A evaluation of the Performance Based Standards(PBS) scheme is being carried out by the National Transport Commission (NTC). It is expected to look at ways to improve the effectiveness and efficiency of the PBS scheme, and in doing so respond to Australia’s growing freight task.

 

Findings outlined in Assessing the effectiveness of the PBS Scheme show PBS vehicles:

  • were involved in 46 per cent fewer major crashes;
  • had a reduction of 440 million kilometres in truck travel and saved at least four lives in 2014-2016;
  • delivered 24.8 per cent productivity gains across all commodities;
  • delivered a 6.2 per cent gross tonne-kilometre saving for 2016;
  • saved about $65 million in road maintenance expenses; and
  • saved 94 million litres of fuel in 2016 and reduced CO2 emissions by 250,000 tonnes.

 

“Road freight is projected to increase by 26 per cent in the next 10 years. PBS vehicles are well placed to assist industry and government in coping with this forecasted growth,” said Paul Retter, NTC CEO. “Since 2007 when the world-first scheme started, PBS vehicles have been involved in fewer crashes, carried more freight with fewer trips, generated lower emissions and reduced road maintenance expenditure. We need to continue improving the scheme to promote greater uptake of these vehicles.”

 

Linfox and Pacific National

ESC, PBS, Linfox, Truck Classes and Roller Brake Testing

Linfox has entered into a consortium with Pacific National to purchase the containerised freight haulage and end-to-end freight forwarding capability on Queensland’s northern freight line. Forming a consortium with Pacific National is the first step towards purchasing these assets that are currently owned by Aurizon Queensland Intermodal.

 

Pacific National will be working with the Australian Competition and Consumer Commission (ACCC) to gain clearance for the acquisition of other assets of Aurizon Queensland Intermodal. Linfox has said it will support this process.

 

If the Pacific National transaction is cleared by the ACCC, Linfox will acquire and use the rail haulage capacity supplied by Pacific National to supply intra-state and interstate freight forwarding services to customers in Queensland and Northern Queensland.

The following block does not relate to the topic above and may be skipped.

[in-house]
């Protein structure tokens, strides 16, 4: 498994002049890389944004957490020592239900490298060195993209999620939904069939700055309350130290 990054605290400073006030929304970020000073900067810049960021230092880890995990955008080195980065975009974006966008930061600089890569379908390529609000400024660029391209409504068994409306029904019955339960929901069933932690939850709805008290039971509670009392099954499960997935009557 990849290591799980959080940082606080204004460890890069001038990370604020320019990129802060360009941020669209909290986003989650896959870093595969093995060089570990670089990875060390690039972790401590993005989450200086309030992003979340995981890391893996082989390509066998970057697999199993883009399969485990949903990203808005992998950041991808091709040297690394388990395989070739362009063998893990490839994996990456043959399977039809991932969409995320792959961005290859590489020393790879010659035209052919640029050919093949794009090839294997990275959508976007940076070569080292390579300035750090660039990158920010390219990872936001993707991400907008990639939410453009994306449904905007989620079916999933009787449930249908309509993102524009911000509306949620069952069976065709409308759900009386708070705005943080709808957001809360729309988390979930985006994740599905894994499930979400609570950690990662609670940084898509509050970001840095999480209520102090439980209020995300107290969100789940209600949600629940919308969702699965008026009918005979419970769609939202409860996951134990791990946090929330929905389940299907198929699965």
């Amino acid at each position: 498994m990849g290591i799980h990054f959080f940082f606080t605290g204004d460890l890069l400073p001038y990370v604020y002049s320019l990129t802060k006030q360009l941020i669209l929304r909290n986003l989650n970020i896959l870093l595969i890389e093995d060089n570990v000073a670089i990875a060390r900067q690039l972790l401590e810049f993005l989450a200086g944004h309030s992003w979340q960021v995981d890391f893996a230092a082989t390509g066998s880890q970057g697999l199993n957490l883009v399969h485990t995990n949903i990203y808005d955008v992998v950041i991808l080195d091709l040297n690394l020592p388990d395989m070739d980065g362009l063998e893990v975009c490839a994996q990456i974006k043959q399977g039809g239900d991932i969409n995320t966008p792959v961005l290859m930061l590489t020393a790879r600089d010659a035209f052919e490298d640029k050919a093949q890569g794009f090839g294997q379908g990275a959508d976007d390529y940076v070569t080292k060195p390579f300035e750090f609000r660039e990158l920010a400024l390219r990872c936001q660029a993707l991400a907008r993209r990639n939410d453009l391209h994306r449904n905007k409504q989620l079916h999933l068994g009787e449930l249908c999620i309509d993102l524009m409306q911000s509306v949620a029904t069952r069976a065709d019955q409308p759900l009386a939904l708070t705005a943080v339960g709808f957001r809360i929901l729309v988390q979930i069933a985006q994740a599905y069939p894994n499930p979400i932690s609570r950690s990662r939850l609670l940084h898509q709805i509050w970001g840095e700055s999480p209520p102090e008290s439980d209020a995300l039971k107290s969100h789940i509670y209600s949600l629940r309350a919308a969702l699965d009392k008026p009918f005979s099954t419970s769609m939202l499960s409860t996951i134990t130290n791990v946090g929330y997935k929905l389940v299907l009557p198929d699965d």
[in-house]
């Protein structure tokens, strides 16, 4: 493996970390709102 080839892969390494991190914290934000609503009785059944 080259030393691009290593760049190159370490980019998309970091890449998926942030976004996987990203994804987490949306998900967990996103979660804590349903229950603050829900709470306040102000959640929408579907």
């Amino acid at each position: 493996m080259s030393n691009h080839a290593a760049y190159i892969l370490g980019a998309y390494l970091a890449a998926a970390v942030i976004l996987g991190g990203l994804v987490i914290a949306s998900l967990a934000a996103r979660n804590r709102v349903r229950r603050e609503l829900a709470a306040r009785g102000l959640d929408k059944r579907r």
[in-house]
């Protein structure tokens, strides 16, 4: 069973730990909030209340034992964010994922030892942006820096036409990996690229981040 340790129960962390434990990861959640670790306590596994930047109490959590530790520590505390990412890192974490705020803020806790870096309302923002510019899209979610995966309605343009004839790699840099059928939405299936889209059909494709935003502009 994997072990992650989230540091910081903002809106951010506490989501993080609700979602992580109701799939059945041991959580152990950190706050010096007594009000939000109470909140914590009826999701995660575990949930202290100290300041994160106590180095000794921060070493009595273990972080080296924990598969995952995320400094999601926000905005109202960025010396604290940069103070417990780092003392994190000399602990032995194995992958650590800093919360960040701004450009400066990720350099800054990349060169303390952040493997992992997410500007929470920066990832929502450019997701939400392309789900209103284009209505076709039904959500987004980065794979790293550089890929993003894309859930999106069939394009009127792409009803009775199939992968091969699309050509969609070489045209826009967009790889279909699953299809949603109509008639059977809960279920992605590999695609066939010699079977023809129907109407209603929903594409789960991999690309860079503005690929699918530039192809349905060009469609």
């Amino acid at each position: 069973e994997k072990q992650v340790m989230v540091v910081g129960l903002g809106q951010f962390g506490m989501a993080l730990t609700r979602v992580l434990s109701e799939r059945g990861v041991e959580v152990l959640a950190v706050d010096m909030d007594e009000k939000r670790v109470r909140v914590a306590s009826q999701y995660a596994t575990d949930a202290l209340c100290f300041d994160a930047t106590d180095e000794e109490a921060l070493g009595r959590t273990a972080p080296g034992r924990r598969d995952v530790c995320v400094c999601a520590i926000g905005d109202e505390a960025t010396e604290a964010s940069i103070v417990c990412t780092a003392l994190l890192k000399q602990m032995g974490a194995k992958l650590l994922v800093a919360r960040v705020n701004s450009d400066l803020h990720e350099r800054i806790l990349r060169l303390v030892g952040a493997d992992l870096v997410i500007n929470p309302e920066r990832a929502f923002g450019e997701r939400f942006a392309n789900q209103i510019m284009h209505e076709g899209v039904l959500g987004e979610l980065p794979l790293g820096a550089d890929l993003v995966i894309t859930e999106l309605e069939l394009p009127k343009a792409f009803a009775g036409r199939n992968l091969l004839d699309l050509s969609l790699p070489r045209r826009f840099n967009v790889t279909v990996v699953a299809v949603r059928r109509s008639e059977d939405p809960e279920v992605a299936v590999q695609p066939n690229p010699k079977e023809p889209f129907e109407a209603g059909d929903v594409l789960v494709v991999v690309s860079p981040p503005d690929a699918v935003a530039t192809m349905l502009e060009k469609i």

Truck Classes Chart

ESC, PBS, Linfox, Truck Classes and Roller Brake Testing

The National Heavy Vehicle Regulator (NHVR) has released a Classes of Heavy Vehicle chart to assist operators to match common heavy vehicles with the three categories used under the law.

 

“While the NHVR and operators use common terms such as B-doubles, low loaders or mobile cranes for Restricted Access Vehicles, they are classified into classes under the HVNL,” said Roger Garcia. “For example, pick and carry cranes commonly fall under the Class 1 heavy vehicle category, and this can be easily determined from our new easy-to-read chart.”

 

The new chart illustrates other common examples from the three different classes of heavy vehicles, such as oversize, over-mass vehicles, special purpose vehicles, agricultural vehicles and vehicles under the Performance Based Standards (PBS) scheme.

 

Roller Brake Testing

 

Trials of roller brake testing methods were conducted at Marulan Heavy Vehicle Testing Station ahead of next month’s end of transition arrangements in New South Wales. Coordinated by the Australian Trucking Association (ATA), the joint initiative involved Heavy Vehicle Industry Australia (HVIA), New South Wales Roads and Maritime Services (RMS) and the National Heavy Vehicle Regulator (NHVR).

 

The testing will allow further comparison of different roller brake testing methods and will inform the development of national requirements to align with the increased brake performance standard set in the National Heavy Vehicle Inspection Manual (NHVIM).

 

The latest version of the manual reflects a correction to the brake performance standard in line with Heavy Vehicle National Law (HVNL) achieved through ATA and industry representation.

 

New CoR Forums

 

The second phase of the NHVR’s Chain of Responsibility (CoR) education program will kick off in October with 26 forums across Australia. NHVR Chain of Responsibility Manager Michael Crellin said the forums would build on the awareness sessions for industry conducted earlier this year.

 

“This is a four-phase process to support the changes to CoR coming in mid 2018,” said Crellin. “We had great engagement during the first phase. We’ve worked our way through the feedback and are currently developing materials to provide practical help for industry.

 

“The materials will provide users with information to identify risks relevant to their operations and install systems that meet the requirements of the law and improve safety.”

Talk Directly to the Problem

Talk Directly to the Problem

David Coonan is one of those people who would always talk directly to the problem in his long career associated with the trucking industry. He is a passionate man who does not have a problem with calling a spade a spade. At heart, he is someone who has a sharp intellect and a big heart to go with his passion for the industry. His time at the Australian Trucking Association (ATA) saw him battling the legislators and bureaucrats, toe to toe, on a daily basis.